Page 2 4/19/1942
Still another week has gone by with no further word from Ced. According to the paper they are busy at work on the Alaska Road, which is expected to be completed early next year. Of course, he may be waiting for this with the thought that I might drive up on whatever tires I may have left by that time, to ascertain what is taking him so long in completing his Saga of the Plane Glacier Adventure. Possibly he may weaken and drop me a line in the interim. I’ll keep on hoping for this, while there is, there is hope, so says the old saw.
Dick is still in production at Producto on the night shift, on the strength of which he has been granted permission by the Tire Rationing Board to have four new tires retreaded. This week he has been running around on borrowed rubber but expects this will not continue many days longer. He still seems to be as fond of modern orchestras and warm music as ever and occasionally comes home with a new record that has taken his fancy. As the priorities Board has shut down on the manufacture of new records because of the scarcity of shellac, it is questionable how long the new pieces will be obtainable.
Good news about the bombing of Japanese cities, isn’t it? The American pilots seem to be quite accurate in that they confine their hits only to hospitals and schools, according to Japanese reports. If this keeps up they may be able to bomb the rise out of the Rising Sun.
Today is blustery, overcast and raw, much more like a March day. Dave has been home with a cold, in bed all day Thursday, but Friday, which was a warm and sunshiny day, he got busy on his own initiative and took down most of the downstairs windows and replaced them with screens.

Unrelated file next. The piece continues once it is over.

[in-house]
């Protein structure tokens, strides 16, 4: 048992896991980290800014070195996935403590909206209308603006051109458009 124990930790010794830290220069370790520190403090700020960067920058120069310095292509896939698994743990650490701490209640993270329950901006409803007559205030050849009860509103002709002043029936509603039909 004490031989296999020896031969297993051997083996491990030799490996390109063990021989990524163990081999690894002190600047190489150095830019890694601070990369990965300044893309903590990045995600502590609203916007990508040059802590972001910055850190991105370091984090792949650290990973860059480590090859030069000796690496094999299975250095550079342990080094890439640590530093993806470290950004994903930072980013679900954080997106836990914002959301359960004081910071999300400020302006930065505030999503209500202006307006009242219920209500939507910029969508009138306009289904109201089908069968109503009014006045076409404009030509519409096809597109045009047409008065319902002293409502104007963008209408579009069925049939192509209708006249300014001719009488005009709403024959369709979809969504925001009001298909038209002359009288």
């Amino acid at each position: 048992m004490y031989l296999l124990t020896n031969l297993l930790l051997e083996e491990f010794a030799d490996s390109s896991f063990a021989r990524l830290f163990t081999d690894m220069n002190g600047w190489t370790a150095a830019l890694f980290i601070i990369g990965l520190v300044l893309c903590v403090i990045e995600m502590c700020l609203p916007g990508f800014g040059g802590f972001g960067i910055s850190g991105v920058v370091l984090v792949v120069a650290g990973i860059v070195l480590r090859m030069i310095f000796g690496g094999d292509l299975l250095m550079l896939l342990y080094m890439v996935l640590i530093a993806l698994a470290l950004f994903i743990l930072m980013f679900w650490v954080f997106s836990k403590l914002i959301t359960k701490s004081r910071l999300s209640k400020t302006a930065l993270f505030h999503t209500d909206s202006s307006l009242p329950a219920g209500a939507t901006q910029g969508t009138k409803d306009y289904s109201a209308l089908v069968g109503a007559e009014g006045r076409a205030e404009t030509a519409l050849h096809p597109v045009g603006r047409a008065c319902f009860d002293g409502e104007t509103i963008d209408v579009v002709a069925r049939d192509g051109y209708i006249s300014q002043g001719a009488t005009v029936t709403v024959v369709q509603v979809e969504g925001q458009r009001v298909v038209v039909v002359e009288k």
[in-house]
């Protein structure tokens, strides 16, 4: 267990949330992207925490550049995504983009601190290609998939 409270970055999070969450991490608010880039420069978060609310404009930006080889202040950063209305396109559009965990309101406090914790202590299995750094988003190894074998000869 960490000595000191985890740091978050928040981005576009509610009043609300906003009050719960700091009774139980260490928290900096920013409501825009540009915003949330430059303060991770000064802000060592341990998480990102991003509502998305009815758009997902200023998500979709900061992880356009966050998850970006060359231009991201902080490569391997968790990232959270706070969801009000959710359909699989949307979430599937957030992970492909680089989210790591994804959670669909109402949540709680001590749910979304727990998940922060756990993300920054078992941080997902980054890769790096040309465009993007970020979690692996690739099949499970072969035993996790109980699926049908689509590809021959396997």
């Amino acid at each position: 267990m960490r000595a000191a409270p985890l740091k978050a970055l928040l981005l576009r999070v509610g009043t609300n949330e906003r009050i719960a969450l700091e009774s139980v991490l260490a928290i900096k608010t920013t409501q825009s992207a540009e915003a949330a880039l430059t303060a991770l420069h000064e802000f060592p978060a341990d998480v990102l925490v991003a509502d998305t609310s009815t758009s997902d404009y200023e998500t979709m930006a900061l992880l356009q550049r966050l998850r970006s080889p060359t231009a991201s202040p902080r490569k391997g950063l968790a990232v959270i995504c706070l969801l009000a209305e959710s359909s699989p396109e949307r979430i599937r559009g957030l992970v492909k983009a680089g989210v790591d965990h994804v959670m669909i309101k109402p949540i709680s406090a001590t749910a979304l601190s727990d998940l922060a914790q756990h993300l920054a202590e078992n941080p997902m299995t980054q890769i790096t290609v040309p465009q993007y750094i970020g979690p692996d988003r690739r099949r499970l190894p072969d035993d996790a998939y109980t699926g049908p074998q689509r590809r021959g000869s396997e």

The Trumbull Bus Line has extended its operations now so that a branch runs up Church Hill Road as far as Middlebrooks Avenue, which, together with the Pinebrook run, now gives Trumbull quite adequate service throughout the day from 6:10 A.M. to 11:30 P.M.
The lilac bushes are putting out there green buds, the crocuses are in blossom and the Maple trees are showing their little red buds. I saw a yellow Forsythia Bush in bloom in Bridgeport yesterday, although ours are not yet in bloom.
Answering a question you asked last time you were home, Dan, you have a cousin Patricia – Mrs. H. J. Wichmann, for 201 No. 4th Street, Arlington, Va., another nearer cousin, Guion Kilbourne, in Washington (consult city directory or telephone book for street address), and a distant relative whom I have never met named A. H. Guion, in engineering work with the T. A. Loving Company & Associates at Cherry Point, N.C. Aunt Anne, of course, is at 6 Terrace, Staunton, Va.
And that is about all your news hound has been able to scare up at this writing, so with fondest adieus, and fondest wishes to, I subscribed myself in the usual terse manner, just